System-generated random passwords have maximum password security and are highly resistant to guessing attacks. However, few systems use such passwords because they are difficult to remember.
In this paper, we propose a system-initiated user-replaceable password scheme called “Surpass” that lets users replace few characters in a random password to make it more memorable. We conducted a large-scale online study to evaluate the usability and security of four Surpass policies, varying the number of character replacements allowed from 1 to 4 in randomly-generated 8-character passwords. The study results suggest that some Surpass policies (with 3 and 4 character replacements) outperform by 11% to 13% the original randomly-generated password policy in memorability, while showing a small increase in the percentage of cracked passwords. When compared to a user-generated password complexity policy (that mandates the use of numbers, symbols, and uppercase letters) the Surpass policy with 4-character replacements did not show statistically significant inferiority in memorability. Our qualitative lab study showed similar trends. This Surpass policy demonstrated significant superiority in security though, with 21% fewer cracked passwords than the user-generated password policy.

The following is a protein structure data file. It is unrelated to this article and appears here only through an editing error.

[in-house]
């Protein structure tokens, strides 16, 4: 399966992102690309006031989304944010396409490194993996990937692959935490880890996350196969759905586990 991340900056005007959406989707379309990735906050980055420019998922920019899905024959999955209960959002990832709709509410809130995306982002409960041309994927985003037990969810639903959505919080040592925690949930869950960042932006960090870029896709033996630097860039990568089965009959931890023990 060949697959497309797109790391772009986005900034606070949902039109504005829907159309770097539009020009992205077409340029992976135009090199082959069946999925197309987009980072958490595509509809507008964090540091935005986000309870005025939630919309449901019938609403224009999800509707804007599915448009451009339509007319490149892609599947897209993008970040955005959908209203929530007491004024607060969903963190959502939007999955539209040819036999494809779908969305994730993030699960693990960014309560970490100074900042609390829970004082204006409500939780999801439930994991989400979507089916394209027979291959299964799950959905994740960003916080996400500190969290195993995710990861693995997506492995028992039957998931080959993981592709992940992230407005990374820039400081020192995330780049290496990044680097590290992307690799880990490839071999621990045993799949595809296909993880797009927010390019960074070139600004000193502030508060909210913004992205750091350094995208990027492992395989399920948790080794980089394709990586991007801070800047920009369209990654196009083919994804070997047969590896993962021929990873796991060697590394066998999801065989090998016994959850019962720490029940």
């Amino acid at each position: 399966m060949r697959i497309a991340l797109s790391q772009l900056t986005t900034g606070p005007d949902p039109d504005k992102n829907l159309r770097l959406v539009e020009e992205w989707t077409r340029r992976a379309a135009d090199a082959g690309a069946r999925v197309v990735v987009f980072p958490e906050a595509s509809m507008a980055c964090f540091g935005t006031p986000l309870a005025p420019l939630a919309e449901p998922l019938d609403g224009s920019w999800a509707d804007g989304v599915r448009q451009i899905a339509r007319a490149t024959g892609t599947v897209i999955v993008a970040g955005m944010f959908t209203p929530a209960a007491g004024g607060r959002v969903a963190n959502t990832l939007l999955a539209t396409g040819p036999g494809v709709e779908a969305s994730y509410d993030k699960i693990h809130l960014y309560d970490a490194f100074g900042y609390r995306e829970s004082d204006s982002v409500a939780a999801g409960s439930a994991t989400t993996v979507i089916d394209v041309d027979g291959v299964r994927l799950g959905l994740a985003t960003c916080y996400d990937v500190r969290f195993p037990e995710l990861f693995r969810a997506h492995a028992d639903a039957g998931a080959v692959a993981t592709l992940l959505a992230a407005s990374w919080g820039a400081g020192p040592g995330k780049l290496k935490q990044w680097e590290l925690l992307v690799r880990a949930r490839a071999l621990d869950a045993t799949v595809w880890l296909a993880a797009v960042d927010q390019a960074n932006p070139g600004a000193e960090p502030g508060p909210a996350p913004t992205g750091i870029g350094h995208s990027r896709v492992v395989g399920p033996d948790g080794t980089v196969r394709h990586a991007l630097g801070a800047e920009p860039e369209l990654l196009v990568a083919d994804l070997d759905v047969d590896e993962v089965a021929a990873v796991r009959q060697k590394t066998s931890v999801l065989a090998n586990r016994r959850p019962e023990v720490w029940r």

This work has been presented at ACM CCS ’15. For more details, get the paper:
Jun Ho Huh, Seongyeol Oh, Hyoungshick Kim, Konstantin Beznosov, Apurva Mohan, and S. Raj Rajagopalan. 2015. Surpass: System-initiated User-replaceable Passwords. In Proceedings of the 22nd ACM SIGSAC Conference on Computer and Communications Security (CCS ’15). ACM, 170-181.
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